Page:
Cover image of the review
Khaled Sabsabi, Mush, 2012. 5 channel HD video sculpture installation, audio, wood, wire, aluminium, and paint. 03:30 mins. Campbelltown Arts Centre, 2022. Credit: Document Photography

Khaled Sabsabi: A Hope

5 Mar 2022
Campbelltown Arts Centre 4 Jan - 27 Mar 2022

A Hope is the second chapter in a comprehensive survey of Khaled Sabsabi’s multidisciplinary artistic career. The first chapter, A Promise, was exhibited at the Art Gallery of New South Wales in 2020, curated by Matt Cox in close collaboration with Sabsabi. A Hope is on at Campbelltown Arts Centre until 27 March and is curated again by Sabsabi, Cox and Adam Porter. It is the larger of the two exhibitions, offering up eighteen artworks across six distinct spaces. This generous use of the galleries at Campbelltown Arts Centre strives to accommodate Sabsabi’s expansive thinking. His work moves across multiple scales, gesturing to transcendental spiritual heights and sifting through the quotidian aspects of individual and collective life. The exhibition is, at times, overwhelming, staging a lot of large-scale, ambitious projects that deal in complex spiritual and metaphysical ideas. But it also offers moments of quiet reflection and pleasurable symmetries.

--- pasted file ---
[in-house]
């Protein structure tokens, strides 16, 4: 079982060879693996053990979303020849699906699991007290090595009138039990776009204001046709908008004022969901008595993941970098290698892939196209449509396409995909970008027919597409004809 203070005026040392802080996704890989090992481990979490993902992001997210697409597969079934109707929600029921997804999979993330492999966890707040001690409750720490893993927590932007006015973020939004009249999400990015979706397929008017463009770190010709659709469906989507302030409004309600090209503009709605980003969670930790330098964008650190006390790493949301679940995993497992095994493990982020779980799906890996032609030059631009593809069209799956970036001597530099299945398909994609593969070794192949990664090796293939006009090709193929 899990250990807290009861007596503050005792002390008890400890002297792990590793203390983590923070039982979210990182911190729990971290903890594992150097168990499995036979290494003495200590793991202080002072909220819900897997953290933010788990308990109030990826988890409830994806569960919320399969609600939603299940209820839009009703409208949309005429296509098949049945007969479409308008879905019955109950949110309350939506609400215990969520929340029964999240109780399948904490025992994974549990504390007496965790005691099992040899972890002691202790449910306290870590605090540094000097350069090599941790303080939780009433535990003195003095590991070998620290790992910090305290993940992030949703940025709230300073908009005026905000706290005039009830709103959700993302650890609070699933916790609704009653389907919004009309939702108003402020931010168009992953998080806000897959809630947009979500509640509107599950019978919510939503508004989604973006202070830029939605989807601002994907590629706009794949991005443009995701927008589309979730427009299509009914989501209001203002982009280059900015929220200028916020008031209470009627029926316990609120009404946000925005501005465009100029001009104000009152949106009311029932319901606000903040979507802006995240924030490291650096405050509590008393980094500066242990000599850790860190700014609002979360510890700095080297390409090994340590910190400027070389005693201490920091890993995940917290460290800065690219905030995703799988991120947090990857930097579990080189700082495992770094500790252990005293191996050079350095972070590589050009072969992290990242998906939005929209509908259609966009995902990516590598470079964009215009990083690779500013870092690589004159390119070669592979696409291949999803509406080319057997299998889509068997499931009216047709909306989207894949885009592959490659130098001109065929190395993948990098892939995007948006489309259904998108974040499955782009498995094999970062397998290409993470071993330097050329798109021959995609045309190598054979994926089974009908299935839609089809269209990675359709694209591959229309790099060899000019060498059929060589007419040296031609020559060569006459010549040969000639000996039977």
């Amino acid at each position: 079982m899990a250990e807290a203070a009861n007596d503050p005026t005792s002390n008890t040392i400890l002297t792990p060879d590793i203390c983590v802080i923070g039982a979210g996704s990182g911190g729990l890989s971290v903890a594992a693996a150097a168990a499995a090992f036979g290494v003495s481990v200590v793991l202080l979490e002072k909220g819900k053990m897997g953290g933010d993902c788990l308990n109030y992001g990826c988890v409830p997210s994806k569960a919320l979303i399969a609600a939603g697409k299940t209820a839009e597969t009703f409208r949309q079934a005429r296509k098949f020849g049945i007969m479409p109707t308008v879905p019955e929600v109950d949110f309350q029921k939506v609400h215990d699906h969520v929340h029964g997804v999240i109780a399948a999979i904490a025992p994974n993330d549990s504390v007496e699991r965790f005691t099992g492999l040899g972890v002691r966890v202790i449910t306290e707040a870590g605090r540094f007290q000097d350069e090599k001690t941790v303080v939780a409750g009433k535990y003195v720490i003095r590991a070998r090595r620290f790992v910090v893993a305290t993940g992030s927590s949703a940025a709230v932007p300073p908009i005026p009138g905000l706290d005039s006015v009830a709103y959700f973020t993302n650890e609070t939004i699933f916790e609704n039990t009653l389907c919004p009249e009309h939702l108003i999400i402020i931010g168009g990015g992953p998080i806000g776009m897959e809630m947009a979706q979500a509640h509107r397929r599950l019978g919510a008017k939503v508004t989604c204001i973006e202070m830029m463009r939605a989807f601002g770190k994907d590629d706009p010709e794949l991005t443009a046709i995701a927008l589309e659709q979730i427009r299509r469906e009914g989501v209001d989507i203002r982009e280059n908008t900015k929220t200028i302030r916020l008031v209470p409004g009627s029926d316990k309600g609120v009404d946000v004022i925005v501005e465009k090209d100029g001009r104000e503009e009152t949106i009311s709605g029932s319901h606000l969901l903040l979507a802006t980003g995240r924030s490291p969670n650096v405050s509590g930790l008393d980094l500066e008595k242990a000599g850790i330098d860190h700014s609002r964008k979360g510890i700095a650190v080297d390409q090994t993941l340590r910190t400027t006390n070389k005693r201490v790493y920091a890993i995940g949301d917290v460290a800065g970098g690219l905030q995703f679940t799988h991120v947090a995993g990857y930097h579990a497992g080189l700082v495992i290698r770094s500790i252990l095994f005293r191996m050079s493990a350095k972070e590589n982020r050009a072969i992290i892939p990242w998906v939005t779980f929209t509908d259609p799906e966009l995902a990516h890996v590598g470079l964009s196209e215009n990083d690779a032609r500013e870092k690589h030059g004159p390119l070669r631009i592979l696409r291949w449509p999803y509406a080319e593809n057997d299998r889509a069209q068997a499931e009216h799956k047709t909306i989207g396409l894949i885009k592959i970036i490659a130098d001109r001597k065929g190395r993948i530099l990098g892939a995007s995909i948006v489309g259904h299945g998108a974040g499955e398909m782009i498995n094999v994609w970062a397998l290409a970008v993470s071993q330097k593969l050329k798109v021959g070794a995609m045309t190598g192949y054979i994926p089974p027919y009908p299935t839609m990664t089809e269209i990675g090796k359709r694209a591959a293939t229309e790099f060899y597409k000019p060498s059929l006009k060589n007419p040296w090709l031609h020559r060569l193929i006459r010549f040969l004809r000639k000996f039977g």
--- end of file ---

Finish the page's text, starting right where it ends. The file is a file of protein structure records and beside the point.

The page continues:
To engage with Sabsabi’s work is to become better acquainted with Sufism (Tasawwuf is the proper Arabic term), a mystical-philosophical tradition that runs through Islam. There is a range of Sufi orders that connect to other religions, such as Hinduism and Buddhism, a multi-faith disposition that Sabsabi explores in his work. One of the core commitments of Sufism is the pursuit of nearness to the infinite or, in other words, the Divine (Allah). For Sabsabi, this means experimenting with aesthetic languages that eschew standard modes of perception. Much of his artistic engagement with Sufism is entangled with his personal experiences. The Sufi practice of Dhikr, referring to the recitation of divine verses, calls to mind Sabsabi’s earlier life as a hip hop artist, forming the crew Count on Damage (COD) in Western Sydney during the 1980s. He and his family escaped the Lebanese Civil War and migrated to Western Sydney in 1978, where he continues to live and work. Both A Hope and A Promise are testament to Sabsabi’s rich artistic career, working across painting, video, sound and installation. Over the last four decades he has been a devoted advocate of Western Sydney and its culturally diverse populations, contributing to a range of social and artistic infrastructures.

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